This closes all the evidence in the case on the question of
novelty, and which requires no further comment.
The only remaining question is as to the infringement. The
defendants' answer itself goes far towards making out an
infringement, stripped of the coloring generally given to a case
stated in the pleadings. It is admitted, the defendants' harvester
is constructed with a main frame which carries the working parts of
the machine -- that is, the cutting apparatus -- and to this main
frame is attached a secondary (supplemental) frame, which carries
the driving wheel. The secondary frame, it is said, is not left
free to play up and down, but is prolonged beyond the driving wheel
to a standard in the form of an arc that rises from the rear of the
main frame. This standard is provided at various heights with
holes, which secure said secondary frame, and with it the axle of
the driving wheel at certain fixed distances above the main frame.
Defendants say that their driving wheel is not hung upon a crank
shaft, and that their main and secondary frames are hinged in the
opposite direction from that in which they are attached in the
machine patented to Dinsmore. We have a model of the defendants'
machine before us, and the above is a pretty fair description of
it, and it will be seen to embrace every substantial element found
in the construction and arrangement of the Dinsmore machine. There
are the two frames, the main and secondary, or supplemental, the
one supporting the cutting apparatus, the other the driving wheel,
hinging the two frames together in such a way that the driving
wheel and cutting apparatus may each follow the inequalities of the
ground independently of each other, and may also be bolted rigidly
together for supporting the cutting apparatus at any fixed height.
Every advantage in reaping or mowing uneven or stony ground by the
new and peculiar device of Dinsmore in the construction and
arrangement of his machine, is found in that of the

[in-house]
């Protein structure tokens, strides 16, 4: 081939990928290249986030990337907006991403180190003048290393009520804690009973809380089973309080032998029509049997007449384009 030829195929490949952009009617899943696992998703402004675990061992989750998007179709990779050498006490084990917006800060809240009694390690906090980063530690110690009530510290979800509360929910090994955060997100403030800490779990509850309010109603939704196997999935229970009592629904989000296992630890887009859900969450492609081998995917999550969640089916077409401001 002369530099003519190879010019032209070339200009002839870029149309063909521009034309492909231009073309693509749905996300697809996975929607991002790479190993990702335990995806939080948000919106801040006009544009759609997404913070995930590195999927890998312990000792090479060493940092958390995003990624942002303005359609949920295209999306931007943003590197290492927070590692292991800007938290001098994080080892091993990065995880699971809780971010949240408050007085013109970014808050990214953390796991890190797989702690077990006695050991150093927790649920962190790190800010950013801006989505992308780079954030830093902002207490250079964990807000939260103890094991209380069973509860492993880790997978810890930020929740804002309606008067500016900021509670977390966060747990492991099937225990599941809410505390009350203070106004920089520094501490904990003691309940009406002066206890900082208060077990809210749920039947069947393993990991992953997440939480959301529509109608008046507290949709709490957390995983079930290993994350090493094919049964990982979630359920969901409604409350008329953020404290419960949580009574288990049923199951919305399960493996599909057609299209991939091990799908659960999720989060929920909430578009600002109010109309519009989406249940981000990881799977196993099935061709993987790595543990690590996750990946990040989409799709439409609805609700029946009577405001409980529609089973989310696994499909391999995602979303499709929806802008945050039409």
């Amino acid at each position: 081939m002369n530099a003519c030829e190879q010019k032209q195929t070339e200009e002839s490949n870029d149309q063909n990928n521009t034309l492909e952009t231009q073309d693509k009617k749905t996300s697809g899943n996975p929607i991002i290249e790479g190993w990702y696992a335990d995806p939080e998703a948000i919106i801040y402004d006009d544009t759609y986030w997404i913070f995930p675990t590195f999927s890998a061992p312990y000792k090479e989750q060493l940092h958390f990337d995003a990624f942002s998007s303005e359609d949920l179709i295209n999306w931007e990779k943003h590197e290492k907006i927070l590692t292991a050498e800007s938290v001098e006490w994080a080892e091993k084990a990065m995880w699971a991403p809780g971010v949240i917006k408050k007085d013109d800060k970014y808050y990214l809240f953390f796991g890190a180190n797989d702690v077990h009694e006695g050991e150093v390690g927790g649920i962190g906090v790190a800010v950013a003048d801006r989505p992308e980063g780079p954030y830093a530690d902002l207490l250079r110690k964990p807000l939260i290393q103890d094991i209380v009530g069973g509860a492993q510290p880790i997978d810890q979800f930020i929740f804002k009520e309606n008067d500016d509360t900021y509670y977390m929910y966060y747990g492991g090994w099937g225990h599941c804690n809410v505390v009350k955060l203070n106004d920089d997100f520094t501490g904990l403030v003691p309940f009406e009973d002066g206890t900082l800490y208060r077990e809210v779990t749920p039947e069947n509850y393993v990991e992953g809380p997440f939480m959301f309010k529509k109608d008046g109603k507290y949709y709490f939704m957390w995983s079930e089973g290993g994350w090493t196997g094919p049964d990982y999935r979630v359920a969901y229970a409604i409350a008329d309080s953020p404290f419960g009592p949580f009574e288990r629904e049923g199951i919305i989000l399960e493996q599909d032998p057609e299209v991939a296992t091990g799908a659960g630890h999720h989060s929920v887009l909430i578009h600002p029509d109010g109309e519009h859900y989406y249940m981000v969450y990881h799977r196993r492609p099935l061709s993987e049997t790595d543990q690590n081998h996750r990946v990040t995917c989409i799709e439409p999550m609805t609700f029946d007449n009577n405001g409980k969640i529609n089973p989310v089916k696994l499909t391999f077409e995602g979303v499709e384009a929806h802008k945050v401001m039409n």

Page 78 U. S. 681
defendants. The form in some parts is changed, their two frames
are hinged at different ends, different names are given to the same
things, and different mechanical arrangements in the gearing are
used to produce corresponding results, and, as is claimed, better
results, although we perceive no evidence of this in the
An expert, Mr. Young, an experienced machinist engaged in
building this class of machines, who had a model of the defendants
before him, was inquired of if he found in its construction two
powers -- the one for supporting the driving wheel, and the other
for supporting the cutting apparatus? He answered that he did. He
was inquired of if he found the two frames hinged together in such
a manner that the driving wheel and cutting apparatus may each
follow the irregularities of the ground independently, and also if
they were bolted rigidly together for supporting the cutting
apparatus at any desired height? He answered that he did. He was
asked if he found the driving wheel represented in the model as
hung in a supplementary frame? He answered that he did. Also if he
found the supplementary frame hinged at one end to the main frame?
He answered that he did, and that its opposite end could be
adjusted at various heights or left free, as desired. Do you find
these several parts so constructed and arranged that the cutting
apparatus may be held at any desired height for reaping, or be left
free to accommodate itself to the undulations of the ground, for
mowing? He answered he did.
Another witness, Mr. Dunning, supports in all respects the
evidence above given, and there is no substantial contradiction of
this account of the construction and arrangement of the defendants'
There is a good deal of conflicting evidence on a point that is
not at all controlling in the case -- namely whether the
defendants' machine would work well in mowing without adjusting the
wheel frame to the standard firmly at a given height. There are
respectable witnesses on both sides of this question.